Simply put, the referees studied the rules and “tend to apply the rule” to the letter. For example, Ashley Young earned Manchester United penalties against QPR and Aston Villa. According to the rules, which both referees applied, they were fouls irrespective of the degree of contacts. But an ex-player would have been better psyched to determine whether the contacts on both occasions were enough to send the player crashing down so dramatically. The ex-player can even predict the player’s intention just by way of his movement, because he had been there before. But to the trained referee, all he needs to see is the contact in the box and it’s a penalty, “according to the law”. We all know that rules and laws are there to be interpreted and with that come discretion. Unfortunately, the referees of today don’t have the benefit of such discretions because they don’t have that experience to draw on.

In years gone by, the “dark art” of players diving was an exclusive domain of “foreign players”; according to the English media. But it is fast becoming an epidemic of the beautiful English game. We all saw how Andy Carrol, having left the Newcastle FC goalkeeper for dead, decided to take a tumble unchallenged, when it was easier to score. The accusations of diving have become the talking points of the game recently and at this rate, footballers will give the British Olympic bosses a selection headache if they decide to take part in the diving events when the games come to London in July this year. Tom Daley would be forgiven to feel threatened for his slot in the British Diving team.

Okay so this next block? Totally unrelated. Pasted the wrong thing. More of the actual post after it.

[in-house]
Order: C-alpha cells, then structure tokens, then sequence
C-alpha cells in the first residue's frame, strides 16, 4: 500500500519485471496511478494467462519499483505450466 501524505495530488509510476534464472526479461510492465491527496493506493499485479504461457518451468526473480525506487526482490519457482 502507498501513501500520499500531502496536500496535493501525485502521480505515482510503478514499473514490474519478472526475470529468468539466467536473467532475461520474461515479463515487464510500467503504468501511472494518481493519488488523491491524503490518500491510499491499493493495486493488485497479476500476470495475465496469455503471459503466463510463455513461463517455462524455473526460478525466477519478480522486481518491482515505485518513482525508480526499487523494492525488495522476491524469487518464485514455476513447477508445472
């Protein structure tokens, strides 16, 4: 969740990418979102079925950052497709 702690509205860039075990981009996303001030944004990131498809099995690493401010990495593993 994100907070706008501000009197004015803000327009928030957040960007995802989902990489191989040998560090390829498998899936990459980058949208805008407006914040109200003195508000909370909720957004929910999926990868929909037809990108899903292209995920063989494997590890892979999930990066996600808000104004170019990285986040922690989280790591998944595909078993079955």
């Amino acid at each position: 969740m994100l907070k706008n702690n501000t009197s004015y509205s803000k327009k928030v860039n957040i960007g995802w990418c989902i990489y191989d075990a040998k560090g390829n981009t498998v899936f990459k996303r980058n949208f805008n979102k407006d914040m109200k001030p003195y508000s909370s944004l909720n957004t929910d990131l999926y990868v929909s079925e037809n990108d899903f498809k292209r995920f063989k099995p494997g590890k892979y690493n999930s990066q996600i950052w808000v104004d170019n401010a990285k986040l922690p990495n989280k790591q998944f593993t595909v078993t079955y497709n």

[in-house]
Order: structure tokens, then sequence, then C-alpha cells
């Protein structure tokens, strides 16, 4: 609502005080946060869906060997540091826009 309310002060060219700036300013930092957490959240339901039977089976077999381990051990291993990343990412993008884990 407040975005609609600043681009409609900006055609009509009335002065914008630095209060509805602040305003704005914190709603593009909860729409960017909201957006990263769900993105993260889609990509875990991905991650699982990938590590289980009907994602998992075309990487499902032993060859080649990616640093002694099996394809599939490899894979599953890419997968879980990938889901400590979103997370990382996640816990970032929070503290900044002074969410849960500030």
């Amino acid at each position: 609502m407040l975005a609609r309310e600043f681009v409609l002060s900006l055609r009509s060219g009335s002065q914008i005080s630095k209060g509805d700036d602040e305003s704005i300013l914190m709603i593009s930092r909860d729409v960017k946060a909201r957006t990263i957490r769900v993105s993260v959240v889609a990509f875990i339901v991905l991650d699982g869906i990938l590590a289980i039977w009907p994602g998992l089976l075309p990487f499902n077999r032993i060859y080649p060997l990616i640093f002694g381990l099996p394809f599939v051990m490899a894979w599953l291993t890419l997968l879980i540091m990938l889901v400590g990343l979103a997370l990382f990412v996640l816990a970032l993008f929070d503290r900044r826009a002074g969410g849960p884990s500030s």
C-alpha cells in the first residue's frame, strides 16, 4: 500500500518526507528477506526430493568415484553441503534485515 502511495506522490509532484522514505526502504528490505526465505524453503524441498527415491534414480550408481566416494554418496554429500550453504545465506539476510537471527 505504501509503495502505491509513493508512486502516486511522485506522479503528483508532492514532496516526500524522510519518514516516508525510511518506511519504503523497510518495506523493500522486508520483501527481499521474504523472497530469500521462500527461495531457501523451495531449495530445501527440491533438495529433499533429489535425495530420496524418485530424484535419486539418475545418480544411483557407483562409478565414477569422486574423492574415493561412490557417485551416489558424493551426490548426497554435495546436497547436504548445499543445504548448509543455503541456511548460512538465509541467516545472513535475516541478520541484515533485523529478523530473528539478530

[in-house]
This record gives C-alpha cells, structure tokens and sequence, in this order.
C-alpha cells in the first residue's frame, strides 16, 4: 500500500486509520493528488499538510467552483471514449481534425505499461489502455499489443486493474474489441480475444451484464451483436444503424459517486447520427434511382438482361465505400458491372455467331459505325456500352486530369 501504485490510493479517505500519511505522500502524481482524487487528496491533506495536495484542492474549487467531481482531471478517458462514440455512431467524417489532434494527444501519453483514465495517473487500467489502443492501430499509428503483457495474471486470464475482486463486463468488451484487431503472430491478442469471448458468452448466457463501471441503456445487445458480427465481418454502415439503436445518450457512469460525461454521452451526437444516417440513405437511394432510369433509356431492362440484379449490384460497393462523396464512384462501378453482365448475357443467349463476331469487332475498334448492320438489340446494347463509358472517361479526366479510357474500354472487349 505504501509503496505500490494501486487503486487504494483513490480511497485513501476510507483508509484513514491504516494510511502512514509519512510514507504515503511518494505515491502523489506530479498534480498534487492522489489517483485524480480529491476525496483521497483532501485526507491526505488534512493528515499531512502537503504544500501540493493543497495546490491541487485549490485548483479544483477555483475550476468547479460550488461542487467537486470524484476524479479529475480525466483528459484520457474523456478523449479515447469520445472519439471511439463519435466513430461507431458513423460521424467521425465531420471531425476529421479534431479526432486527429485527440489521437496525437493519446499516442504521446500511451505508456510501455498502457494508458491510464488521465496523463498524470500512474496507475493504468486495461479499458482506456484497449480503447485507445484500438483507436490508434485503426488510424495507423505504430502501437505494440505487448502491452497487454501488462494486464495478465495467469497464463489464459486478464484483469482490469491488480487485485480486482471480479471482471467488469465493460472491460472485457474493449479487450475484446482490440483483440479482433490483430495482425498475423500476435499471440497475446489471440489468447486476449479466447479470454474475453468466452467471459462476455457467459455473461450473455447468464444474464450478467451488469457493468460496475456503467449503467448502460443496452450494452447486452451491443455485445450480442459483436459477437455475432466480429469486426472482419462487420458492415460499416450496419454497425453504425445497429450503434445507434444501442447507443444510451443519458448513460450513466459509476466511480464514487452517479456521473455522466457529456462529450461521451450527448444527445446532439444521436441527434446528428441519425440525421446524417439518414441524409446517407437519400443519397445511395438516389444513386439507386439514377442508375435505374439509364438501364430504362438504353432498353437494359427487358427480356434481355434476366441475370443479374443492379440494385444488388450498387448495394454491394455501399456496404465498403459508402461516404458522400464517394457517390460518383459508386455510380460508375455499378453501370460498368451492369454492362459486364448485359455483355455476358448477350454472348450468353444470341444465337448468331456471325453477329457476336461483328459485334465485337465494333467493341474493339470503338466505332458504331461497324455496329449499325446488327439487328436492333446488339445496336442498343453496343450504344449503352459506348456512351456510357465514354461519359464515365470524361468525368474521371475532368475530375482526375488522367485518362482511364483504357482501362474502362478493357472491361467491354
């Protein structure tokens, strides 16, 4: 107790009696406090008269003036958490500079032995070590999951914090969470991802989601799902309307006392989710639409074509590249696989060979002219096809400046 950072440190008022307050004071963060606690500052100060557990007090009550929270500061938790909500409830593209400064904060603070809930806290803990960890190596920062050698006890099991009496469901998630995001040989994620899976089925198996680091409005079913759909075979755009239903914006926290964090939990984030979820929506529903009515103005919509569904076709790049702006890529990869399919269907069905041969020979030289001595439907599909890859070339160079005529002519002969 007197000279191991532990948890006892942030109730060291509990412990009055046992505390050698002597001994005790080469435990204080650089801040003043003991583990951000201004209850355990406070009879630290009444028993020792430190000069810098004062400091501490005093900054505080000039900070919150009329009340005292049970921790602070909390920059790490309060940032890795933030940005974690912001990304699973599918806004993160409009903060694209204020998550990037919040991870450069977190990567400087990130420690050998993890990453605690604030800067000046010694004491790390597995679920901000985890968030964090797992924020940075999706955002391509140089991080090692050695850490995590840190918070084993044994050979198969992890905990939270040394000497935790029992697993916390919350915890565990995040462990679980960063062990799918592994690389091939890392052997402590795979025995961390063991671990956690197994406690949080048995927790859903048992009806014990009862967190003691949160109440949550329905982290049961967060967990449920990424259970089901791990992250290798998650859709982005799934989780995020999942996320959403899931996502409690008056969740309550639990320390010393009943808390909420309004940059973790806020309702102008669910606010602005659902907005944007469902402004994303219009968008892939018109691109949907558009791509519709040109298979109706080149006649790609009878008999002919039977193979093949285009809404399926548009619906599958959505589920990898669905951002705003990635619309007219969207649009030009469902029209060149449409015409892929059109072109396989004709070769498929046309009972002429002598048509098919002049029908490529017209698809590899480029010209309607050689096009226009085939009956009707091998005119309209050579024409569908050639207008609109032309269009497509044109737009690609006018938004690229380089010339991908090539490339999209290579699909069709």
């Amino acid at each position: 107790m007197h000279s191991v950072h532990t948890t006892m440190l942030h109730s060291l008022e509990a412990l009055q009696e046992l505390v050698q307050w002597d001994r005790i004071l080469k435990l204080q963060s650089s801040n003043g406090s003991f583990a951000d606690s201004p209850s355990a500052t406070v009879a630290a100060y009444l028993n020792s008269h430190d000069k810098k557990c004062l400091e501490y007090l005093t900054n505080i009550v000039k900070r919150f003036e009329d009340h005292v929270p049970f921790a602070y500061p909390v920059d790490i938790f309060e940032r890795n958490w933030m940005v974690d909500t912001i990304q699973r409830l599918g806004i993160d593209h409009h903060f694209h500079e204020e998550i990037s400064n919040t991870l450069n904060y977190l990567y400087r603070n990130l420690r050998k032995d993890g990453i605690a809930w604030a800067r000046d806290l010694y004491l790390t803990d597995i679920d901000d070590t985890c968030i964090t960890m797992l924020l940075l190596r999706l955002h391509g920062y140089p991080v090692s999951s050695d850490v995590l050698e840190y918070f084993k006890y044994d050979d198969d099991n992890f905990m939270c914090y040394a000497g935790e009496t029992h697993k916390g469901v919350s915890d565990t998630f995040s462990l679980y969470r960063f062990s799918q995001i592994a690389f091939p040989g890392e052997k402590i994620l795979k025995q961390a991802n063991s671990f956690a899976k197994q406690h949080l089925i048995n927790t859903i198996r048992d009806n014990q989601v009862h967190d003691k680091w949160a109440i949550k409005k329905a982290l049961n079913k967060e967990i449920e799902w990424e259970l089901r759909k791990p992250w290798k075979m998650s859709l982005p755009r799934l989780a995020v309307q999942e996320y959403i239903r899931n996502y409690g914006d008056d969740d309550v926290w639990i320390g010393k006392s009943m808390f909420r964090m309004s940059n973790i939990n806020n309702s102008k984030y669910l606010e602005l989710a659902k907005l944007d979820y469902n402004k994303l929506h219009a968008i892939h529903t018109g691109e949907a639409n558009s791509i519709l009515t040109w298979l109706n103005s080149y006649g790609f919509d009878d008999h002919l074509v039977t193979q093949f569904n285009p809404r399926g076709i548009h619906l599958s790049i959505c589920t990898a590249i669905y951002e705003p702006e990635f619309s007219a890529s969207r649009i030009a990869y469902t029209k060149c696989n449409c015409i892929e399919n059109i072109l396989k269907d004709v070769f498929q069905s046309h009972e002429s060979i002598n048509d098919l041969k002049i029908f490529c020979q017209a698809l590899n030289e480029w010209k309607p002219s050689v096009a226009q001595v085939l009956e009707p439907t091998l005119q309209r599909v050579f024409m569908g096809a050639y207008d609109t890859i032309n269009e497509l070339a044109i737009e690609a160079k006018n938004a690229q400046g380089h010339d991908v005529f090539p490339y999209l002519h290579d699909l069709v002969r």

It is difficult to deny that Barcelona FC is the best team ever. But beneath their near immortal artistry lies the “dark art” of diving which they have perfected to a tee. It is therefore no wonder that they receive the highest number of free kick in their favour in any given game. It is no wonder that games involving Barcelona are littered with “stop start stop start”. Just ask Mourhino or watch out when they come to Stamford Bridge this week. It is also not surprising that in years gone by, Italian football was seen as the most boring; because footballers spent more time lying than standing. In their defence, referees are not all to blame for the dismal standard of their decisions; as players should also take responsibility for making their jobs difficult.